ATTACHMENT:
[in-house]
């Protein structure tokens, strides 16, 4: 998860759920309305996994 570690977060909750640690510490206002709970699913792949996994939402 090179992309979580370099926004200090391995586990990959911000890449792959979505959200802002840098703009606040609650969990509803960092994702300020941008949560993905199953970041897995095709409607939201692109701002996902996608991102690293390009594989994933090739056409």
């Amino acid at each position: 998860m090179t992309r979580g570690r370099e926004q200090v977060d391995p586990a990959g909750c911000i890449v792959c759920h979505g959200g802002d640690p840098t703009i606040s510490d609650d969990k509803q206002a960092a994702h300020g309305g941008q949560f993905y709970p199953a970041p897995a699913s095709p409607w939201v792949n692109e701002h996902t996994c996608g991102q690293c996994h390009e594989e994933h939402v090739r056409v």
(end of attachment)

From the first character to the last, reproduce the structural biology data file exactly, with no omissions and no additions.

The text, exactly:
[in-house]
């Protein structure tokens, strides 16, 4: 998860759920309305996994 570690977060909750640690510490206002709970699913792949996994939402 090179992309979580370099926004200090391995586990990959911000890449792959979505959200802002840098703009606040609650969990509803960092994702300020941008949560993905199953970041897995095709409607939201692109701002996902996608991102690293390009594989994933090739056409």
């Amino acid at each position: 998860m090179t992309r979580g570690r370099e926004q200090v977060d391995p586990a990959g909750c911000i890449v792959c759920h979505g959200g802002d640690p840098t703009i606040s510490d609650d969990k509803q206002a960092a994702h300020g309305g941008q949560f993905y709970p199953a970041p897995a699913s095709p409607w939201v792949n692109e701002h996902t996994c996608g991102q690293c996994h390009e594989e994933h939402v090739r056409v």